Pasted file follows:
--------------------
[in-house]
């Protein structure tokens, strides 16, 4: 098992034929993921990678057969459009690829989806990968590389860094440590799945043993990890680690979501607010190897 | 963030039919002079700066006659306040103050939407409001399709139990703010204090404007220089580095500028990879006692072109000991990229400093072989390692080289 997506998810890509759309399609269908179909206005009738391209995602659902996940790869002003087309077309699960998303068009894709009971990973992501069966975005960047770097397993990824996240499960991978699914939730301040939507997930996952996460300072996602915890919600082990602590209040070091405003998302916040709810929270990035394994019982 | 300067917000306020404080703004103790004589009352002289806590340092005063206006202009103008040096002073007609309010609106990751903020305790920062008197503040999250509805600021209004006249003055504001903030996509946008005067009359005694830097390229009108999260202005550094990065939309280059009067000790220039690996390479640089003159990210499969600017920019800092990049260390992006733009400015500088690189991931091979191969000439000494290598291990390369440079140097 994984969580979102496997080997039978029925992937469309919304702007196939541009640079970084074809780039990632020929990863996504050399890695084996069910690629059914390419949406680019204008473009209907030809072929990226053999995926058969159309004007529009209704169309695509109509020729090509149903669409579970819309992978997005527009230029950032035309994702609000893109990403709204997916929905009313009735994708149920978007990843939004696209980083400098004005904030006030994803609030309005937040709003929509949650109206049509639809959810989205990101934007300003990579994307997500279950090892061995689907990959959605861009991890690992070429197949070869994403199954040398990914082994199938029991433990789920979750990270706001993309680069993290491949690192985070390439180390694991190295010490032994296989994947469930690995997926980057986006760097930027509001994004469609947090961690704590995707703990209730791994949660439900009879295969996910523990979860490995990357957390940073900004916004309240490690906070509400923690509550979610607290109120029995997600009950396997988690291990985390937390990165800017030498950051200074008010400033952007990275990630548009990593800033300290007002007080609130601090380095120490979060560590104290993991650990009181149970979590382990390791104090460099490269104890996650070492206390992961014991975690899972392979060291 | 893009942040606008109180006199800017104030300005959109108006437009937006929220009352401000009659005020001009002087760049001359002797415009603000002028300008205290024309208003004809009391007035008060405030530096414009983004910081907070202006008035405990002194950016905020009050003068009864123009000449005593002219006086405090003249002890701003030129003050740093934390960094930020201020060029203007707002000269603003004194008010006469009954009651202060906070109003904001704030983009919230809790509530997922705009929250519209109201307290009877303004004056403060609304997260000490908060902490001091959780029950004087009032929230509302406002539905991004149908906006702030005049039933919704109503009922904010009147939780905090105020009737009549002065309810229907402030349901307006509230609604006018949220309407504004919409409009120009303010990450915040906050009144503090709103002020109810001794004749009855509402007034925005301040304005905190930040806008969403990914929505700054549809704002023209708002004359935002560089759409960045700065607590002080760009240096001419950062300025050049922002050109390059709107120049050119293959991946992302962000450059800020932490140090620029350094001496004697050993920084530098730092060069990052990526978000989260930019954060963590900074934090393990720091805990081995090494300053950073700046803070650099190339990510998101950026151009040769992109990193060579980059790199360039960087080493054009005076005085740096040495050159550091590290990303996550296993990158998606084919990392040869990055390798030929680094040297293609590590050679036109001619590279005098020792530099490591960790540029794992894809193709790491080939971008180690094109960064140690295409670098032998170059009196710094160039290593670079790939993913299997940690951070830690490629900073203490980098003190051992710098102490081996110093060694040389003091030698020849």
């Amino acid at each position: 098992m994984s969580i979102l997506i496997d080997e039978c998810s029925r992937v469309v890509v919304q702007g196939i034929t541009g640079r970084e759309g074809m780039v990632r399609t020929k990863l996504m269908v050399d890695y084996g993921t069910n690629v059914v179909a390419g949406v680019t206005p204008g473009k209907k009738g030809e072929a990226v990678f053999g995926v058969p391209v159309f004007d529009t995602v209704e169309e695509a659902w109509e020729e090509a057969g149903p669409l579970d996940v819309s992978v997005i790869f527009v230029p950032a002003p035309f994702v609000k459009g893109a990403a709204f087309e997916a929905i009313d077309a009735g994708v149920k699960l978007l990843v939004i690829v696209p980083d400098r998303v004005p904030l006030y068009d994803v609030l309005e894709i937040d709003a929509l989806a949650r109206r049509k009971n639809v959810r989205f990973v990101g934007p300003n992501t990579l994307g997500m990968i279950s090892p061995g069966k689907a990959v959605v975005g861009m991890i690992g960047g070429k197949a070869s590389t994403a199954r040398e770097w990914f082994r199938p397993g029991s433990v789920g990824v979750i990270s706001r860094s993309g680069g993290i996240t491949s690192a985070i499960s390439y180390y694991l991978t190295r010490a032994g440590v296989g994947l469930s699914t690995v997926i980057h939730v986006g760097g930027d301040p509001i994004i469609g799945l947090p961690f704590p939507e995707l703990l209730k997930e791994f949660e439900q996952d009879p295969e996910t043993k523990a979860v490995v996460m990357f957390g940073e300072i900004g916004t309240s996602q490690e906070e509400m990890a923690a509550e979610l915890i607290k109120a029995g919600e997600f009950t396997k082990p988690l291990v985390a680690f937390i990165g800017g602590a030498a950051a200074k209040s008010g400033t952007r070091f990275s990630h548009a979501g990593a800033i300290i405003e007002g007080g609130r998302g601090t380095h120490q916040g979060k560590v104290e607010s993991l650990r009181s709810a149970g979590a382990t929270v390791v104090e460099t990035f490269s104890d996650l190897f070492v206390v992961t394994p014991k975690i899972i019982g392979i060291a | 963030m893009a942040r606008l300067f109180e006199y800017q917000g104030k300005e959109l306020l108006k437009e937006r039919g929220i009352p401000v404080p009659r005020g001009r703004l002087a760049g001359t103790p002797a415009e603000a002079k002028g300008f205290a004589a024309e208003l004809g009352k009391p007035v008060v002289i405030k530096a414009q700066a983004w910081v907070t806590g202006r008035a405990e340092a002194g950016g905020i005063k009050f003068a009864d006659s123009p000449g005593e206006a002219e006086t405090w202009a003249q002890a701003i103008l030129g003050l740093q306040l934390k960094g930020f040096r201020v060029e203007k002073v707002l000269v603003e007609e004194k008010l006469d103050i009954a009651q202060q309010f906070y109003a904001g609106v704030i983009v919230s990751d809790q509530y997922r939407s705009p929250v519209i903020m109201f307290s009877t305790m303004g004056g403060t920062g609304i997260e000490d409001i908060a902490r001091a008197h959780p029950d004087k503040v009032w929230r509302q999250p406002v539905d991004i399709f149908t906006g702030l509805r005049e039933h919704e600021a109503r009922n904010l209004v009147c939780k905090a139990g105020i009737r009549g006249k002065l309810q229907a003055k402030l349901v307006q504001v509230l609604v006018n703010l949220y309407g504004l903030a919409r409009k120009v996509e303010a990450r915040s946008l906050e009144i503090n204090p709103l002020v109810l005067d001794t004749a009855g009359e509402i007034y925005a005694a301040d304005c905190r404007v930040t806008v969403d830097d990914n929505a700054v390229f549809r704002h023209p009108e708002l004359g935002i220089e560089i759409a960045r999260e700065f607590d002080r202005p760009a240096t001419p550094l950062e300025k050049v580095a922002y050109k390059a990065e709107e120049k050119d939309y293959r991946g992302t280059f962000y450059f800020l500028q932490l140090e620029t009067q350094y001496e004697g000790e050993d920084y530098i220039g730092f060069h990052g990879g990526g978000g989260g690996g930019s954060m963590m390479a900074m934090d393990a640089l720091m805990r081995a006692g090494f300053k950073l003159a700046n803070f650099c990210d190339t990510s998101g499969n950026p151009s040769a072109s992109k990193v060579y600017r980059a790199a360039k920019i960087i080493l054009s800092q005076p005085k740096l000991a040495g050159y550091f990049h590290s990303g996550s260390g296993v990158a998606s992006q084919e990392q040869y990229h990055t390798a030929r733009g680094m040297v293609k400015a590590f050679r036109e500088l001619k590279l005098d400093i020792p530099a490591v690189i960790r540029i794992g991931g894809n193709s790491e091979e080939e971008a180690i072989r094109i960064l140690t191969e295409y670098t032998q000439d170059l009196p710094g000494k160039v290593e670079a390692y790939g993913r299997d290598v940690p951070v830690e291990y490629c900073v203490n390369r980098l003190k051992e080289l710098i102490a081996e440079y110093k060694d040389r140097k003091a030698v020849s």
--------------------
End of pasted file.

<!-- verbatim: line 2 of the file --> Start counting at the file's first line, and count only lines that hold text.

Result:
């Protein structure tokens, strides 16, 4: 098992034929993921990678057969459009690829989806990968590389860094440590799945043993990890680690979501607010190897 | 963030039919002079700066006659306040103050939407409001399709139990703010204090404007220089580095500028990879006692072109000991990229400093072989390692080289 997506998810890509759309399609269908179909206005009738391209995602659902996940790869002003087309077309699960998303068009894709009971990973992501069966975005960047770097397993990824996240499960991978699914939730301040939507997930996952996460300072996602915890919600082990602590209040070091405003998302916040709810929270990035394994019982 | 300067917000306020404080703004103790004589009352002289806590340092005063206006202009103008040096002073007609309010609106990751903020305790920062008197503040999250509805600021209004006249003055504001903030996509946008005067009359005694830097390229009108999260202005550094990065939309280059009067000790220039690996390479640089003159990210499969600017920019800092990049260390992006733009400015500088690189991931091979191969000439000494290598291990390369440079140097 994984969580979102496997080997039978029925992937469309919304702007196939541009640079970084074809780039990632020929990863996504050399890695084996069910690629059914390419949406680019204008473009209907030809072929990226053999995926058969159309004007529009209704169309695509109509020729090509149903669409579970819309992978997005527009230029950032035309994702609000893109990403709204997916929905009313009735994708149920978007990843939004696209980083400098004005904030006030994803609030309005937040709003929509949650109206049509639809959810989205990101934007300003990579994307997500279950090892061995689907990959959605861009991890690992070429197949070869994403199954040398990914082994199938029991433990789920979750990270706001993309680069993290491949690192985070390439180390694991190295010490032994296989994947469930690995997926980057986006760097930027509001994004469609947090961690704590995707703990209730791994949660439900009879295969996910523990979860490995990357957390940073900004916004309240490690906070509400923690509550979610607290109120029995997600009950396997988690291990985390937390990165800017030498950051200074008010400033952007990275990630548009990593800033300290007002007080609130601090380095120490979060560590104290993991650990009181149970979590382990390791104090460099490269104890996650070492206390992961014991975690899972392979060291 | 893009942040606008109180006199800017104030300005959109108006437009937006929220009352401000009659005020001009002087760049001359002797415009603000002028300008205290024309208003004809009391007035008060405030530096414009983004910081907070202006008035405990002194950016905020009050003068009864123009000449005593002219006086405090003249002890701003030129003050740093934390960094930020201020060029203007707002000269603003004194008010006469009954009651202060906070109003904001704030983009919230809790509530997922705009929250519209109201307290009877303004004056403060609304997260000490908060902490001091959780029950004087009032929230509302406002539905991004149908906006702030005049039933919704109503009922904010009147939780905090105020009737009549002065309810229907402030349901307006509230609604006018949220309407504004919409409009120009303010990450915040906050009144503090709103002020109810001794004749009855509402007034925005301040304005905190930040806008969403990914929505700054549809704002023209708002004359935002560089759409960045700065607590002080760009240096001419950062300025050049922002050109390059709107120049050119293959991946992302962000450059800020932490140090620029350094001496004697050993920084530098730092060069990052990526978000989260930019954060963590900074934090393990720091805990081995090494300053950073700046803070650099190339990510998101950026151009040769992109990193060579980059790199360039960087080493054009005076005085740096040495050159550091590290990303996550296993990158998606084919990392040869990055390798030929680094040297293609590590050679036109001619590279005098020792530099490591960790540029794992894809193709790491080939971008180690094109960064140690295409670098032998170059009196710094160039290593670079790939993913299997940690951070830690490629900073203490980098003190051992710098102490081996110093060694040389003091030698020849």